The Independence city council has approved a five-year contract to install speed and red light cameras along a quarter-mile stretch of First Street West where there are two elementary schools and two preschools and daycare centers. The street also leads to the junior-senior high school.
Police reported that a car almost hit a school crossing guard on the street last month. Independence Police Chief Dustin Dallenbach told KCRG TV-9 that he has seen the problem first hand. “I have kids that go to school, both the middle school and the elementary school, and if we ever decided to want to walk to school someday, I know what it’s like to try to get across First Street,” Dallenbach says, ” it’s a nightmare.”
Dallenbach says the police department has tried just about every tactic it can think of to get drivers to slow down in the school zone, including flashing signs. But, the problem’s still there. “Because of so many cars that are in that area, it’s hard for an officer to turn around to stop a car,” Dallenbach says.
The city approved a the contract with Sensys Gatso –the same company that currently operates traffic cameras in Cedar Rapids and Waterloo. The city will next determine the exact locations of each camera. Chief Dallenbach told KCRG TV-9 there will most likely be one month-long warning period for drivers to get acclimated to the cameras before citations are issued. He expects it to be a fairly quick process between now and then.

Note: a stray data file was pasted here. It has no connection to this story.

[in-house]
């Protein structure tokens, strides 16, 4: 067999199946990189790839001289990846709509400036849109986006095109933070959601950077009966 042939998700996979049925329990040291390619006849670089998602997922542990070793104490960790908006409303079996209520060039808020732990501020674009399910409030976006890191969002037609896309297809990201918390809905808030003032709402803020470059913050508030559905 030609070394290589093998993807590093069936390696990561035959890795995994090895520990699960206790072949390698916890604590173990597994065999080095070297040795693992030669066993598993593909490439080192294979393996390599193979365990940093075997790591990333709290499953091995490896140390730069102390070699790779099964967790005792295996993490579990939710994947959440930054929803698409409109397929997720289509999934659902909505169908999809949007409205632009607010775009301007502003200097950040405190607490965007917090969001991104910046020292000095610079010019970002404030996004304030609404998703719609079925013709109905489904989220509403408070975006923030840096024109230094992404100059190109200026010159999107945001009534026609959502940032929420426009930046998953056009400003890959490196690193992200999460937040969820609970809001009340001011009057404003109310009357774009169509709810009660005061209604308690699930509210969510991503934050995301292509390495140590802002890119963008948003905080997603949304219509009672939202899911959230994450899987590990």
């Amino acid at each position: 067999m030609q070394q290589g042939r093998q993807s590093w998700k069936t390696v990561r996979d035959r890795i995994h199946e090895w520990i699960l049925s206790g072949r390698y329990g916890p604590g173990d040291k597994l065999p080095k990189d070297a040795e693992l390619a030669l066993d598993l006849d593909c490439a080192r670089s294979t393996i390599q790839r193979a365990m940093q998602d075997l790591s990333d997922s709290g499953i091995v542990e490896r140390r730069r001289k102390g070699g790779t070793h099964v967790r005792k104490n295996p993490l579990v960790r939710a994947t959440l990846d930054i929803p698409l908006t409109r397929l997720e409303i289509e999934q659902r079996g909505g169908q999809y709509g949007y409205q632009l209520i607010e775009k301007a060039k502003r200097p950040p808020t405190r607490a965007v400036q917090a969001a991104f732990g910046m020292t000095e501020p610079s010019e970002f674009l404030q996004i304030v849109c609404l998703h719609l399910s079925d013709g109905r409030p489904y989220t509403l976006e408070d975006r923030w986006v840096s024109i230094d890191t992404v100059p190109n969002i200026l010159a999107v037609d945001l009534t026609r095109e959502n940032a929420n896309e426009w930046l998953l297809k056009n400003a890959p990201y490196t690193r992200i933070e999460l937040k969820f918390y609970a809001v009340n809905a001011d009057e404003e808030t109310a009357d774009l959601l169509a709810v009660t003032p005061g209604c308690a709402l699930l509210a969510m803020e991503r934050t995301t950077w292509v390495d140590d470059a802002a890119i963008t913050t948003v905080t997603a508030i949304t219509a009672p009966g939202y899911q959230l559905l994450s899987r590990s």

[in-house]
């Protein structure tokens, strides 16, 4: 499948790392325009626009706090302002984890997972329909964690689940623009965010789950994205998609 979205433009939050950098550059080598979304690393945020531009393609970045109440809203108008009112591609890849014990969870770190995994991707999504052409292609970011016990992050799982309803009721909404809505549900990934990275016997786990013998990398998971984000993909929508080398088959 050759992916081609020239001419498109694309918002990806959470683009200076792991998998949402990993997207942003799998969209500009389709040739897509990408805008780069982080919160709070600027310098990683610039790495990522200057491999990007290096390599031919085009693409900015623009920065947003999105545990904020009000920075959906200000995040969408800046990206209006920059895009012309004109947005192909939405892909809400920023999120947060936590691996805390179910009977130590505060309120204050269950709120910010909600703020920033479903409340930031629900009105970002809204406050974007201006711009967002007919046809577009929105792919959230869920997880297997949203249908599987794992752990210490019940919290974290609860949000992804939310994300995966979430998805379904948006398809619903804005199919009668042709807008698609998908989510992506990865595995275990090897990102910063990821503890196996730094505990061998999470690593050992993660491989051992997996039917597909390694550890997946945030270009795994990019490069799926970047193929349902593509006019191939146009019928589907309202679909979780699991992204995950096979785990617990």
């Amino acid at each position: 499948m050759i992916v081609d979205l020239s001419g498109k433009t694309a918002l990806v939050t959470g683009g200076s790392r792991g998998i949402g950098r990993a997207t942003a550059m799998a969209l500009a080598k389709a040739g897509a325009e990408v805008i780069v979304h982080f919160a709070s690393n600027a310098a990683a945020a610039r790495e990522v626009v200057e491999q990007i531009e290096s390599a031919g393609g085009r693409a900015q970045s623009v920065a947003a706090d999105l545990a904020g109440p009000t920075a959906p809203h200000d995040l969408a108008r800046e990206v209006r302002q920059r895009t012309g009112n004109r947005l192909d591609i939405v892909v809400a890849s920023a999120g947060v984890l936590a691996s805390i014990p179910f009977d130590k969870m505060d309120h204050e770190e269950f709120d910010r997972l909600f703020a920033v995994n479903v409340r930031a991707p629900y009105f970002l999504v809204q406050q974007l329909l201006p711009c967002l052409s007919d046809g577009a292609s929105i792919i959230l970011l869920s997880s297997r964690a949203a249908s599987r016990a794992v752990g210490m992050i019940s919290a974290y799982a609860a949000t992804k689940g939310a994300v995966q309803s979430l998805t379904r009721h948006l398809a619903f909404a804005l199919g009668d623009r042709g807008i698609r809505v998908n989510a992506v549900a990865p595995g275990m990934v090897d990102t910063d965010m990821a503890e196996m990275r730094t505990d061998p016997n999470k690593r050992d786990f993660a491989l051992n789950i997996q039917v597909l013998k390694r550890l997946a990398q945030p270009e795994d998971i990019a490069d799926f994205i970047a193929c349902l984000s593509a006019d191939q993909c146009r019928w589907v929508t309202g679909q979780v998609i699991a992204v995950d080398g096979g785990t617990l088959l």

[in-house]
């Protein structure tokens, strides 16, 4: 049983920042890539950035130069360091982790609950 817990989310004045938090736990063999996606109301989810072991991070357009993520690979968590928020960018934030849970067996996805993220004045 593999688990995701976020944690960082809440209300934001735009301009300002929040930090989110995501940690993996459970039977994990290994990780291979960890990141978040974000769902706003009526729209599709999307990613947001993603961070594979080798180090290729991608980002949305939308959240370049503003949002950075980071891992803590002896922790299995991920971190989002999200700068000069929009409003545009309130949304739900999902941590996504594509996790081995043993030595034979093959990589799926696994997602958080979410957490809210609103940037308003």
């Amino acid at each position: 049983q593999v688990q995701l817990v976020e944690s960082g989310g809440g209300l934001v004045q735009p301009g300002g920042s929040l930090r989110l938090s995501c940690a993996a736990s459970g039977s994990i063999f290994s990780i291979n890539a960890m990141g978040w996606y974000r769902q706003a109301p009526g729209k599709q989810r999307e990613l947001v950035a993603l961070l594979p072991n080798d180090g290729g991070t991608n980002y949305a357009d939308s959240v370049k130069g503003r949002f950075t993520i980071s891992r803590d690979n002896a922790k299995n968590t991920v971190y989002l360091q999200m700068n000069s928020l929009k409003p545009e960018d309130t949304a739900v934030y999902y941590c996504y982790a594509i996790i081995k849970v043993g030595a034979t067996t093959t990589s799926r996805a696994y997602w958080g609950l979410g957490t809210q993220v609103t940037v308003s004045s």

“Usually they can get them up and running in two to three months,” according to Dallenbach. The city also plans to install two red-light cameras at intersections where they don’t allow right turns on red. “Those were put in place for kids to cross the street without having any issues, so having the no-turn-on-red stoplight cameras there would be a benefit,” Dallenbach says.
One parent told KCRG TV-9 that she doesn’t know how much an effect the cameras will have and believes a larger officer presence in the school zone will deter speeders. But most drivers picking up kids at the two elementary schools said they believe the cameras are a good idea — including Kim Gates.
“I think most people are generally careful,” Gates says. “But then you might have one or two that aren’t, and it only takes one time.” Police are also looking into getting a speed camera car, like Cedar Rapids and Waterloo both have, as well as a handheld speed device. The contract with the city says they will pay Gatso 38 dollars per paid citation or 38 percent of total citation fees, whichever is greater.